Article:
Almost thirty years ago, a team of serious-faced doctors stood by my hospital bed. I almost laughed when I saw them. Those faces! I wanted to ask, “Who died?” but I was glad I didn’t because what followed was not funny.
My lung surgeon cleared his throat and stepped an inch closer to the bed. “The biopsy confirmed it, Beth. You have Lymphangioleiomyomatosis.”
I stared him. Say what?
Lymphangioleiomyomatosis (LAM for short) is an extremely rare lung disease. No one could tell me why I had it or how to get rid of it. Back then there were no known treatments. There are still no known cures. They think the disease is hormonally triggered, somehow linked to estrogen. It’s primarily a woman’s disease. Because so few people had it (and only women) there had been no major research. In 1995, the mother of a LAM victim formed and funded a foundation to begin studying the disease.
Long story short, I was sent home without hope or help after being told I had about six months to live. Let me clarify that. The field of medicine gave me no hope or help, but I had all the hope anyone could ever need waiting for me at home: a six-month-old daughter and an eleven-year-old nephew who had wormed his way into my heart. I also had a husband I adored. They needed me to come home and be present. And present, I was.
The day I was released from the hospital I saw everything in a new way. It was as though my eyes and heart wanted to soak it all in, in case this would be my only chance.
So there I sat in the parking lot of Odessa Medical Center Hospital with whatever was left of my life ahead of me. And suddenly, it shone.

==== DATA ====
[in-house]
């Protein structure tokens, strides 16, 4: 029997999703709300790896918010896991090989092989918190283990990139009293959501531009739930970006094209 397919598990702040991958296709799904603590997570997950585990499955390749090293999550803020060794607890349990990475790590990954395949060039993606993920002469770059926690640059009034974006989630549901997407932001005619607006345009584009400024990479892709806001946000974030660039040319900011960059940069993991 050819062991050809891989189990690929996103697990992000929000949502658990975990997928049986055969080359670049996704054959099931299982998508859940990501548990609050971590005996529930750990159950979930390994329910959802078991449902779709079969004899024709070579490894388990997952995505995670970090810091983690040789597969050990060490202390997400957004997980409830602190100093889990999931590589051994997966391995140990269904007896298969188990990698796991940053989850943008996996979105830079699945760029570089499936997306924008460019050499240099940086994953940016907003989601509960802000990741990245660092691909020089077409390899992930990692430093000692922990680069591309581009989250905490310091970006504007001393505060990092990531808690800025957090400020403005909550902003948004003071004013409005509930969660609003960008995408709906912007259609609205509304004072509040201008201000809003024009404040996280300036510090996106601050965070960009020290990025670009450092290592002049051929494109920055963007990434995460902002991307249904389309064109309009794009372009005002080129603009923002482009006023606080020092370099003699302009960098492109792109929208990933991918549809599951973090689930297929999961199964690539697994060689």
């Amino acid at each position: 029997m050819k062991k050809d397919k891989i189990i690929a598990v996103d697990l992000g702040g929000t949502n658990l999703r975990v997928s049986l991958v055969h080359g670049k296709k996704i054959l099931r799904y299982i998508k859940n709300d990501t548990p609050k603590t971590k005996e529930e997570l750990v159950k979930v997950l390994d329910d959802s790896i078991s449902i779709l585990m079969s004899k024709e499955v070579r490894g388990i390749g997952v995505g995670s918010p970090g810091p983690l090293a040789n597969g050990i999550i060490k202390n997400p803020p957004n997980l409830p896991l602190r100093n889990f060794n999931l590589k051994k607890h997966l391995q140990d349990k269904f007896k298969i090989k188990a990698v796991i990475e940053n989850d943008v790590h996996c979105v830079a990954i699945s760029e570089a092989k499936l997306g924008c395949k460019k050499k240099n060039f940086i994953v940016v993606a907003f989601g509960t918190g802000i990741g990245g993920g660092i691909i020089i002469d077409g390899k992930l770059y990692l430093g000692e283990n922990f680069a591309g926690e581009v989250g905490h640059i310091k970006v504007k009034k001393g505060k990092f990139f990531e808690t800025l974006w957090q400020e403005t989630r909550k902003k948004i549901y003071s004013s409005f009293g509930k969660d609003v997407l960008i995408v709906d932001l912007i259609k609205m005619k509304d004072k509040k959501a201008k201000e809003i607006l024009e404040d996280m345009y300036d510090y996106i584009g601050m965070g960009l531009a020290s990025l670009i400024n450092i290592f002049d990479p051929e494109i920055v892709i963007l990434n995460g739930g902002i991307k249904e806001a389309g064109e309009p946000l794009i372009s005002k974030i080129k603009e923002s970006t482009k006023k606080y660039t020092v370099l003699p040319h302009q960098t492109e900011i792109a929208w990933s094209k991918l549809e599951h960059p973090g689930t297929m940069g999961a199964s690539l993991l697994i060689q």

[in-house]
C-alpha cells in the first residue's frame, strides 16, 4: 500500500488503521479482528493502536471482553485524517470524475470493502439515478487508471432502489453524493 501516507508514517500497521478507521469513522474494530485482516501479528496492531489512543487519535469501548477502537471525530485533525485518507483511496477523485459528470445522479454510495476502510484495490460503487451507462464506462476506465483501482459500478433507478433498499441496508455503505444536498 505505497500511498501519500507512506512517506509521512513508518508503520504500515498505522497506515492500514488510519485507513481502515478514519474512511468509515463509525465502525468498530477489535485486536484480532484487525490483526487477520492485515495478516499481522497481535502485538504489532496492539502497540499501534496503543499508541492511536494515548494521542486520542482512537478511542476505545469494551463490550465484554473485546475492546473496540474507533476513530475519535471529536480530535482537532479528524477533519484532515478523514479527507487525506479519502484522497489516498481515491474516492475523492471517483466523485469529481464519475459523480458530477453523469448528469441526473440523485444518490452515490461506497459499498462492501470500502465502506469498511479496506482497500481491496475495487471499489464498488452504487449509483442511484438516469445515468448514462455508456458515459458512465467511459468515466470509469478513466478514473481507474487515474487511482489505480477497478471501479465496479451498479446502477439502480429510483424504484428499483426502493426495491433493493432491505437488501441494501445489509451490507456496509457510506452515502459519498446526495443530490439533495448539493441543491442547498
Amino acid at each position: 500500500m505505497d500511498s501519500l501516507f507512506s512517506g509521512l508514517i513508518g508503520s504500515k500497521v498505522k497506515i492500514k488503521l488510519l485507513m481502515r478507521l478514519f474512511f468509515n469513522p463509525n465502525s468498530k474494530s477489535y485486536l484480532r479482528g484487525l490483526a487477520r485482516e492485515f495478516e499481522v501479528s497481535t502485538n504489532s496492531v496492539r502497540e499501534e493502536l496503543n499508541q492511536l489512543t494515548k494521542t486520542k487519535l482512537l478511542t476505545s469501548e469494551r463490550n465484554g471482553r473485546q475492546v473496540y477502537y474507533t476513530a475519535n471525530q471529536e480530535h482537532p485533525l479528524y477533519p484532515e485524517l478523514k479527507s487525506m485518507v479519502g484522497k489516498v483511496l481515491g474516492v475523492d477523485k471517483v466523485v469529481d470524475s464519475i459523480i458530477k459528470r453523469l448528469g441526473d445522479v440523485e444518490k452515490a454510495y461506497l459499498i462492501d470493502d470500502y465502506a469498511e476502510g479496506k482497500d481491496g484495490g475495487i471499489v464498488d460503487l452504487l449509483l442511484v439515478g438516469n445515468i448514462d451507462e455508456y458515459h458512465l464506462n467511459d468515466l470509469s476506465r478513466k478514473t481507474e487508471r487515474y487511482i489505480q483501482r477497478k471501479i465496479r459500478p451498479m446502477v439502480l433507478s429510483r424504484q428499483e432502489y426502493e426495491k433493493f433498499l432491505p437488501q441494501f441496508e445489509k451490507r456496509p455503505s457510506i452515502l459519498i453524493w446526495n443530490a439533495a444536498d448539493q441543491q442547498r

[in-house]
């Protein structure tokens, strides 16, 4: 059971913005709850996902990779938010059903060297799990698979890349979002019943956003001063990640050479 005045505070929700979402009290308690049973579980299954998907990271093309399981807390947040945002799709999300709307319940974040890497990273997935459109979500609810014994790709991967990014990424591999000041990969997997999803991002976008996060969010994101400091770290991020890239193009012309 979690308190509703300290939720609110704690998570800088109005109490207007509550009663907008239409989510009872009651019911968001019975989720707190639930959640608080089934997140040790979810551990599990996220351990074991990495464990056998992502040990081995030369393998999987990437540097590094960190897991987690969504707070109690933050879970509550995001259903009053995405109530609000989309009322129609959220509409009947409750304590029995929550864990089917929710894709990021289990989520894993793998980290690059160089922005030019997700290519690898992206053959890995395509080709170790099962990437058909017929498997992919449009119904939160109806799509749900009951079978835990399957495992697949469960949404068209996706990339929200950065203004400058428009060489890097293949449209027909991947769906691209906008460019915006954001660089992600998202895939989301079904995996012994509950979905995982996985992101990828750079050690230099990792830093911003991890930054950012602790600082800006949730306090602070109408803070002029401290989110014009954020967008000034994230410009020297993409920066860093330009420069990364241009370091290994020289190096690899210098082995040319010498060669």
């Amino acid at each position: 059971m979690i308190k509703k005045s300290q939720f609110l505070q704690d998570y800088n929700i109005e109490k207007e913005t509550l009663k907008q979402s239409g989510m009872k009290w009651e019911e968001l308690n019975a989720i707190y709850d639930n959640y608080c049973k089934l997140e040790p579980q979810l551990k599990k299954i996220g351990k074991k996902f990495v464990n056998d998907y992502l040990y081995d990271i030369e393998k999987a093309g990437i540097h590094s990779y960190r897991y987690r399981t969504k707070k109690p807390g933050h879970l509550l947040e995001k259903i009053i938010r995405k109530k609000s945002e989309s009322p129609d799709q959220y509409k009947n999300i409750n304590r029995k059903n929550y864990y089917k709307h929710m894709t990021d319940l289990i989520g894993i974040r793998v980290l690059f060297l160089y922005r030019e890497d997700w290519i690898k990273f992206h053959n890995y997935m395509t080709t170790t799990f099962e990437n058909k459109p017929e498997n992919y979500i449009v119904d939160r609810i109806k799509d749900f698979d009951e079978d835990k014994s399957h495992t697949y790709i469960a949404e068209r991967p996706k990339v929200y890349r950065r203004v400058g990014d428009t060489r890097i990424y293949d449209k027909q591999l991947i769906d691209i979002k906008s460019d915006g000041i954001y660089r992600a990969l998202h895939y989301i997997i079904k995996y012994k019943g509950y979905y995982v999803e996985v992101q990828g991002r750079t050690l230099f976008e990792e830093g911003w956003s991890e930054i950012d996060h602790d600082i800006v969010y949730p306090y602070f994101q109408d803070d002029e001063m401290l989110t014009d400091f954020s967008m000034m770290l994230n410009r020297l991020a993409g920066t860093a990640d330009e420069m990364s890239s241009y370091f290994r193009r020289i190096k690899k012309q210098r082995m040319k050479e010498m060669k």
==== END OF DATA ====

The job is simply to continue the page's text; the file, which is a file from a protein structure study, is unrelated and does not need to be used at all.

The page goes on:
My husband looked at me with tears in his eyes and held out his hand. When it enclosed mine, that hand was stronger, tougher, and larger than I remembered. “Are you going to be all right?” he asked.
I looked right into his eyes and I said, “Yes.” And I believed it.
“What did the doctors say?”
I couldn’t tell him. What did they know anyway? Nothing, it seemed. The disease was as mysterious to them as it was to me. I couldn’t make myself repeat their dire prediction, so I made up my own answer to his question. “They said I need a lot of love and I’ll be fine.”
“In that case, I’ve got this.”
I knew he did.
The trip home was more delicious than you can imagine. In some ways it was like being alive for the first time. It was the last day of January and cold, but the sun was warm coming through the window. After thirty days in the hospital, it was too bright. Instead of blinding me, it made me see things more clearly: the wide array of colors in our world, the astounding beauty in everyday things. The soft, black curl of my husband’s hair was a marvel. Life was too good to let it go without a fight. That became my mantra.
By the time we began to see the shimmering mountains in the south of Brewster County, a negative prediction had turned into a challenge in my head. I have always loved a challenge.
Many years ago, Jimmy Buffett expressed my feelings in a song, “I’d rather die while I’m living than live while I’m dead.” I began racking up a long list of things I wasn’t supposed to do with lungs that don’t work the way they should. Who cares? They’re working in their own way or I wouldn’t be here.
Against doctors’ advice and common sense, I took a job managing a river rafting company. Then I bought it. Work? Bring it! My life at Big Bend River Tours was the most frustrating, fantastic, impossible, joy-filled, nature-filled, life-filled thing I could have chosen to do. I also put my heart and soul into raising my children and loving my husband. Children and love are the best medicines on the planet.
Sometimes when walking a short distance with a friend I become scarily short of breath. My friend will ask with concern, “Are you all right?”
Oh yes. I am. What will my next thirty years bring?